Portland Mayor and Police Chief: “You Should Not Expect to See Police Officers” Intervene in Violent Street Brawls This Weekend

“People need to keep themselves apart and avoid physical confrontation.”

A Proud Boy-affiliated combatant sprays bear mace in Clackamette Park during a June clash with anti-fascists. (Justin Yau)

City officials say Portlanders should expect a hands-off approach from the Portland Police Bureau ahead of anticipated clashes this weekend between far-right groups and leftist counterprotesters.

“We are dedicated to keeping the peace. Our ask is simple: We are asking you to choose love,” Mayor Ted Wheeler said during a Friday afternoon press conference. “People should not necessarily expect to see the police standing in the middle of the crowd trying to keep people apart. People need to keep themselves apart and avoid physical confrontation.”

Wheeler is referring to an Aug. 22 event organized by several right-wing groups including the Proud Boys and Patriot Prayer. The gathering was initially slated to occur in downtown Tom McCall Waterfront Park, but event organizers on Friday posted to social media that the event has relocated, and that the new location will be announced Sunday morning.

The event lands exactly one year after a “Say No to Marxism” gathering in 2020, where some far-right activists deployed bear mace and brandished loaded firearms during skirmishes with anti-fascist counterprotesters. Portland police mostly stood by and allowed violent brawls to proceed without intervention, including not attempting to arrest known Proud Boy Tusitala “Tiny” Toese, who had an active warrant for his arrest at the time.

Related: Portland Police Bureau Knew Tusitala “Tiny” Toese Was Attending a Proud Boy Rally While a Wanted Man

That’s an approach the Police Bureau appears comfortable replicating. During Friday’s press conference, Chief Chuck Lovell said it isn’t “the best tactical approach” for police to wade into violent crowds to intervene, and that the bureau is more likely to make arrests after the event has concluded.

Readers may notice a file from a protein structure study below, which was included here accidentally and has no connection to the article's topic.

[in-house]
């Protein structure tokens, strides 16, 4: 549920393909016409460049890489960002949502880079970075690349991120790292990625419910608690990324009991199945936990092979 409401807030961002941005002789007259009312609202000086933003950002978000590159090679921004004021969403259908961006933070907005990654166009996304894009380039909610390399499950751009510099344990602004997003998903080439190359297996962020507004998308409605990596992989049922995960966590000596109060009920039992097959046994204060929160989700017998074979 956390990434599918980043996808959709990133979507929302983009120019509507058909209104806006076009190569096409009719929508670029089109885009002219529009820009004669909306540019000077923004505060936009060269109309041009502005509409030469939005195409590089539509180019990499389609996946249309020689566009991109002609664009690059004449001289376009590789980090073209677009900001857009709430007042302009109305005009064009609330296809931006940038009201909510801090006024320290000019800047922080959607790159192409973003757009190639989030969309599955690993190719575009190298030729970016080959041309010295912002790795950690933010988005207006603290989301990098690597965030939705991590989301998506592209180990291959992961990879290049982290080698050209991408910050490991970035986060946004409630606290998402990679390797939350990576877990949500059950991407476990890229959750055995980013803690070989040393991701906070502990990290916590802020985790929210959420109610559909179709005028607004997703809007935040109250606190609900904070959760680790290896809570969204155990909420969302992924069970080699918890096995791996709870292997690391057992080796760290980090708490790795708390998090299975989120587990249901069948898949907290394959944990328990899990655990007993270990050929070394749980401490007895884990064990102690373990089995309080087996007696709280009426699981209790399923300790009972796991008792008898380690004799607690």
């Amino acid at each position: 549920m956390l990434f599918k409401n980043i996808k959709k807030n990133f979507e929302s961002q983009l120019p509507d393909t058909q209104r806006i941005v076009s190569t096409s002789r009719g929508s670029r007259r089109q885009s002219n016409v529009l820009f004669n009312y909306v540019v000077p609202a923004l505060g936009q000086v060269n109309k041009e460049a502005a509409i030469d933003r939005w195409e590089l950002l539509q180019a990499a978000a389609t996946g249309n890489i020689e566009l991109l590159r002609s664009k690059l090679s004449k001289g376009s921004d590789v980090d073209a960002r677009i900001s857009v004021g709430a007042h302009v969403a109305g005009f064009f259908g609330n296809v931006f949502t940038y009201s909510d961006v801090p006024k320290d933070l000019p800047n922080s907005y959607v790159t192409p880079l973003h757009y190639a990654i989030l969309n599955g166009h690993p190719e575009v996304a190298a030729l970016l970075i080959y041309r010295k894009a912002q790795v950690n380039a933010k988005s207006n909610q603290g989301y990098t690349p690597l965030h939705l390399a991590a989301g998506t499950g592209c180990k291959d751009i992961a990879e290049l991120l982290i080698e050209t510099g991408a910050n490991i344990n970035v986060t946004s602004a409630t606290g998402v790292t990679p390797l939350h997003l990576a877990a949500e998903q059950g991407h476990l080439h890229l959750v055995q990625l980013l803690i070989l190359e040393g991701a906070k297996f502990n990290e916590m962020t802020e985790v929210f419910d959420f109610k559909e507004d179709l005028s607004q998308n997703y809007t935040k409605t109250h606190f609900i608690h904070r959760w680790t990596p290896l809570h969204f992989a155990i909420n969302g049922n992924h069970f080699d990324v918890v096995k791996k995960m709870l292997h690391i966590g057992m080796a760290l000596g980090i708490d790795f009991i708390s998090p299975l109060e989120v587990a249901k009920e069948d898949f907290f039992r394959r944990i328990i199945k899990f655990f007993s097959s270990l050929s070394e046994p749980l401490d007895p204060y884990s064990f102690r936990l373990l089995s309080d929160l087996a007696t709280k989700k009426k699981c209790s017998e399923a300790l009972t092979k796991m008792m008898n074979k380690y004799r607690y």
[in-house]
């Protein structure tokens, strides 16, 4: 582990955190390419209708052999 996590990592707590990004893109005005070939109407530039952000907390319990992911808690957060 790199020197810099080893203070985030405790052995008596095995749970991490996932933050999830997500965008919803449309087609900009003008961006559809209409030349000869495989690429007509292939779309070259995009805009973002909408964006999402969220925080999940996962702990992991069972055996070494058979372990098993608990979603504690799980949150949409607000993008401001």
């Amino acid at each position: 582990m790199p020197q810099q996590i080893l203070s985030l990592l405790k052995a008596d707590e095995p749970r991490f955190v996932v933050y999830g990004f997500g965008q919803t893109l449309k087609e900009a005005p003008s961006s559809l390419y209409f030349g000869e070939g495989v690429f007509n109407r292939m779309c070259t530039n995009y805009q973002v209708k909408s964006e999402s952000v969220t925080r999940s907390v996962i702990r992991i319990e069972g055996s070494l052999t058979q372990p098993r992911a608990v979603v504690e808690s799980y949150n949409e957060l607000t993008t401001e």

“You should not expect to see police officers standing in the middle of crowds trying to keep people apart. Remember: Arrests do not always happen in the moment,” Lovell said. “If you’re considering coming downtown to fight, threaten people or participate in violence: Stay away. If people do engage in violent activity or property destruction, they face arrest and prosecution.”

Lovell added that the bureau evaluates scenarios on a case-by-case basis when deciding whether to intervene in a brawl, and that the most likely reason for intervention would be “to protect someone who has maybe a life-safety type [of] issue going on in a conflict.”

Wheeler, who is the police commissioner, and Lovell condemned groups and individuals arriving in Portland this weekend who seek out violence or property destruction. But both officials declined to name any of the organizations they are referring to.

“I don’t know that it’s appropriate for me to name the specific groups,” Lovell said. “But we’ve seen here many times groups with different political ideations or affiliations come to Portland and have violent clashes or interactions with each other.”

The pair also declined to say whether they consider any of the groups to be domestic terrorist organizations. (Canada, for example, added the Proud Boys to its list of terrorist entities in February following the Jan. 6 failed insurrection at the U.S. Capitol.)

“Being designated as a terrorist organization is a formal designation. That’s beside the larger point that we’re here to address today,” Wheeler said. “Anyone who comes into our community and is spreading their hate, their racism, their xenophobia, their white supremacist predilections: All of that is very intimidating to people who are here, particularly people of color. It causes people to be fearful....It’s counterproductive.”

As WW reported Thursday, questions loom about what the police response will look like following the June dissolution of PPB’s Rapid Response Team—a 50-member unit that was specially trained to respond to mass gatherings and civil unrest.

“Not having the Rapid Response Team will force us to make some changes on how we respond to major crowd control events like this may end up being,” Lovell said. “That team was highly trained for responding in a coordinated manner to all types of civil unrest.”

He added, however, that all sworn PPB officers have undergone crowd management training, and that many have experience working on a coordinated team. Lovell said the bureau can deploy “mobile field forces,” which typically consist of patrol officers who can step into a crowd control role.

“I just want to reiterate,” he said, “we’re not going to deploy people to stand in a line or in the middle of violent groups to keep people apart where it doesn’t make tactical sense to do so.”

Lovell said personnel from the Oregon State Police and the Multnomah County Sheriff’s Office will be “providing assistance where they can,” but that the bureau has not sought out assistance from the Oregon National Guard. He added that PPB has 145 fewer officers than it did last year, and that the bureau has canceled all days off for all personnel, including him.

“Sunday is an all-hands day,” Lovell said. “All available personnel will report for duty.”

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